The gene arrangement and intron/exon splice sites of honeybee neurexin I and alternatively spliced transcripts were deciphered by both NCBI and Beebase BLAST tools against genomic DNA. Donor/acceptor splice sites were confirmed using NCBI SPIDEY. Multiple protein alignment analysis by ClustalW demonstrated the conservation of intron/exon splice sites (refer to Figures S4 and S5). Structural features were deciphered through PROSITE and SMART, and from Rissone et al. [109]; Jeleń et al. [71] and Sudhof et al. [110]. Exons are numbered from 5′ to 3. The size of exons, intron gaps and protein domains (and compared to one another) are not drawn to scale. Numbered arrows indicate sites of alternative splicing. (3.1) illustrates the full length neurexin I gene arrangement. The common start codon is highlighted by ATG. The two alternate stop codons are highlighted by TAG(1) and TAG(2). Sites of alternative splicing which occur within an exon are marked by a blue dot. Exons common to both the AmNrxI-A and AmNrxI-B transcripts are indicated above the gene schematic. Exons unique to AmNrxI–A transcript with a transmembrane domain are indicated above the gene schematic. The exon unique to the AmNrxI-B is labelled as ‘28’ and indicated as unique above. Horizontal primers below the gene schematic highlight the location of primers used for RT-PCR amplification. AmNrxI-A was amplified with the forward primer at exon 1 (ATG) and the reverse primer in blue at exon 27 (TAG1). AmNrxI-B was amplified with the same forward primer at exon 1 (ATG) and the reverse primer in red at exon 28 (TAG2). The protein domains which are encoded by particular exons are shown below the specific exons. The transmembrane domain and putative PDZ domain of AmNrxI-B are shown below exon 28. (3.2) illustrates the alternatively spliced AmNrxI-A and AmNrxI-B transcripts. (3.3) illustrates the alternate isoforms of AmNrxI-A and AmNrxI-B which arise from alternative splicing. White arrowheads indicate where splicing occurs. Brackets above highlight neurexin repeats (two complete LNS domains and an EGF motif). The putative PDZ domain of AmNrxI-B is hatched. Abbreviations- SP: signal peptide; E: EGF domain; T: transmembrane domain; P: PDZ binding motif. LNS domain: Laminin, Neurexin, Sex hormone-binding globulin.

Neurexin I is a ∼400 kb gene containing 28 exons located on chromosome 5 of the honeybee (Table 1). The two alternative stop codons are located in exons 27 and 28 (Figure 4.1, Figures S4, S5) and sequence analysis reveals exon 27 is absent from the honeybee neurexin I amplicon possessing exon 28. Thus each form of the neurexin I gene has a single stop codon. Exon 27 in the honeybee is orthologous to the 3′ terminal exon of DmNrxI. This arrangement is in fact typical of all other characterised invertebrate and vertebrate neurexins (Figure S4). Exon 28, on the other hand, represents a novel arrangement. This form is denoted AmNrxI-B while the conventional neurexin I variant using exon 27 is referred to as AmNrxI-A.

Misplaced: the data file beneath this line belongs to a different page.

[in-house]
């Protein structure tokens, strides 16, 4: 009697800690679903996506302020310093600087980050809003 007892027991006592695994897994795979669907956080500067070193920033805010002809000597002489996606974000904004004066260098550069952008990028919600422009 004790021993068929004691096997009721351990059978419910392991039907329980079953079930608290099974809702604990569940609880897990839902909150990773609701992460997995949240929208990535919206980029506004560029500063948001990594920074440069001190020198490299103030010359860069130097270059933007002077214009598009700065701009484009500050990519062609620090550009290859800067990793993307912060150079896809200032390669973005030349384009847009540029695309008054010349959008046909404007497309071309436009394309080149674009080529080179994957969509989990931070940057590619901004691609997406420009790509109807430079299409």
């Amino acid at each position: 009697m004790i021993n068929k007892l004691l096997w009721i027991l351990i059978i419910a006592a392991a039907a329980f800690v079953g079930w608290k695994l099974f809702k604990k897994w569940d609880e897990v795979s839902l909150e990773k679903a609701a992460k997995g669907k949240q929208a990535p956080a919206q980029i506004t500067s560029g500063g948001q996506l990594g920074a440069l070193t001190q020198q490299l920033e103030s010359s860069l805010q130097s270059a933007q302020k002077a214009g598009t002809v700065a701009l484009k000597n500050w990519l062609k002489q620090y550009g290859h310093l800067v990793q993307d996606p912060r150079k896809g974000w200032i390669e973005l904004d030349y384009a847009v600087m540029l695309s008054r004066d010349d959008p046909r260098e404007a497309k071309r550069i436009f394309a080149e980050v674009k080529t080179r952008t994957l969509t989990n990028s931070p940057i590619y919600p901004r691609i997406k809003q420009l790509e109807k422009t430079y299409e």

The mature AmNrxI-A and AmNrxI-B cDNA transcripts are 4.8 kb and 3.6 kb in size respectively (Table 1). They both span nearly 400 kb of genomic sequence, and contain 27 or 23 exons, respectively (Table 1). The first 22 exons are common to both, whereas exons 23 to 27 are unique to AmNrxI-A and exon 28 is only found in AmNrxI-B type transcripts (Figure 4.1). A similar number of exons (23 or 24) encode the vertebrate neurexins.

Translated full-length AmNrxI-A and AmNrxI-B were used together with the human, fly, mosquito and nematode proteins to determine a neurexin phylogeny. The translated honeybee GB14382 sequence (CASPR ortholog) was also included in this analysis (Figure 1.2). In contrast to the neuroligins, gene expansion within the ‘neurological’ neurexin family only occurs within the vertebrate lineage. The three vertebrate neurexin genes form an orthologous group with the one invertebrate neurexin gene (Figure 1.2). Like their vertebrate counterparts, the invertebrate neurexin I may thus also have neurobiological significance. The honeybee CASPR ortholog also has a Drosophila ortholog (which has been called Drosophila neurexin IV; [66] (Figure 1.2), and is expected to have non-neurological cell adhesion functions.